A report by the Boston Consulting Group found that most digitally mature businesses enjoy 20% higher returns at 30% less cost than their less digitally mature competitors.1 These businesses deliver relevant content to consumers at multiple moments across the purchase journey. Those who employ human-supervised machine learning technologies are able to boost performance by 15% too.
“Combining data and digital technologies can increase the relevance of advertising, services, and offers for a brand’s customers and can do so at scale … To make the most of these advanced technologies, CMOs need the right technical and organizational success factors in place.”
It’s therefore not surprising that in a survey of 1,000 CMOs, 79% believe they need to be transforming their business through digital technologies.2 But as any AI professional will tell you, technology is only as good as the data you put in. It also isn’t worth a hill of beans if you’re not using it in the right way.
Building and maintaining the architecture for a reliable data warehouse is a challenge, but the rewards are immense and worth the effort.
Where can you win?
So, what are some areas marketers can start tucking into to make steps towards this optimised, hyper-relevant utopia?
El Kanagavel is the Group Director of Data Strategy for Dentsu Aegis Network. At Digital City Festival in Manchester, he outlined three key areas where marketers can start making their data work harder for them. If you couldn’t make the talk, or want a refresher, here are some key points, along with his quotes.
Evolving KPI frameworks
Key performance indicators (KPIs) are not a new thing in marketing, but many are taking for granted that what they are currently measuring is fine. But what good is it boosting revenue by 10% if production costs have gone up by 50%? Marketers need to constantly evaluate if what they’re tracking aligns with the focus of the business, doing so will help unlock further budget.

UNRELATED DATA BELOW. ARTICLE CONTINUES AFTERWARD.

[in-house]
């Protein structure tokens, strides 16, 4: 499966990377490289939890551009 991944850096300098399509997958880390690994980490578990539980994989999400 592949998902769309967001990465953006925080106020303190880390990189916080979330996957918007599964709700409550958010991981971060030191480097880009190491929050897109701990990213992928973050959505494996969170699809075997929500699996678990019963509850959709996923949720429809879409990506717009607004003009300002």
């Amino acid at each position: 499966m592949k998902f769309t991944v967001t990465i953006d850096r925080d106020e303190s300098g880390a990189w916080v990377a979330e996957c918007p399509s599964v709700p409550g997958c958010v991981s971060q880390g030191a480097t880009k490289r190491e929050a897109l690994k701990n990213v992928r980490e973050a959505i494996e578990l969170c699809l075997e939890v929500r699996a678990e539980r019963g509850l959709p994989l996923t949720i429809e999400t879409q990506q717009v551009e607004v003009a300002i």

“A key factor in evolving KPIs is understanding what your business goals really are. Are you currently targeting revenue? Consider how this could be switched to profit. Maybe you’re targeting a volume of new customer acquisitions; could you instead target lifetime value of those customers.”
Make your first-party data work harder
Nobody knows your customers better than you do, so why not take advantage of that? Machine learning opportunities are far more accessible now than they were in the past, and can start boosting conversion rates quickly if you feed them properly.
“First-party data is your superpower; your known customers who have an existing and engaged relationship with you can offer a wealth of insight. You could use data science and machine learning to build advanced predictive analytics capabilities, but you can also harness this within some off the shelf tools such as Google Analytics 360. The Conversion Probability and Session Quality segments use Google’s machine learning capabilities to segment customer buckets most likely to convert, and within a handful of clicks these audiences can be pushed to your Paid Search, Display and Video campaigns.”
There is no magic bullet for attribution
As your marketing mix evolves and customers engage in more touchpoints across their buying journey, attribution becomes both more important and more challenging.
Investing in building a sound attribution model is a must, but be aware that it’s an ecosystem specific to you and not something solved with a single flick of a switch.
“Attribution continues to be an important challenge, but a key focus in your approach should be the measurement of incrementality. Approaches such as geo-experiments allow you to measure how incremental campaigns and channels are performing in the marketing mix. A single measurement tool won’t be your answer, it’s about a measurement strategy that uses test-and-learn to derive insight and calibrate your attribution models for more accurate measurement over time.”
"I have other priorities right now…"
We understand. The current, unusual situation means imminent hurdles need to be overcome, but businesses need to come back stronger once people are more comfortable spending again. The more of this work you’re able to undertake at this time, the quicker you’ll be able to see the benefits later on.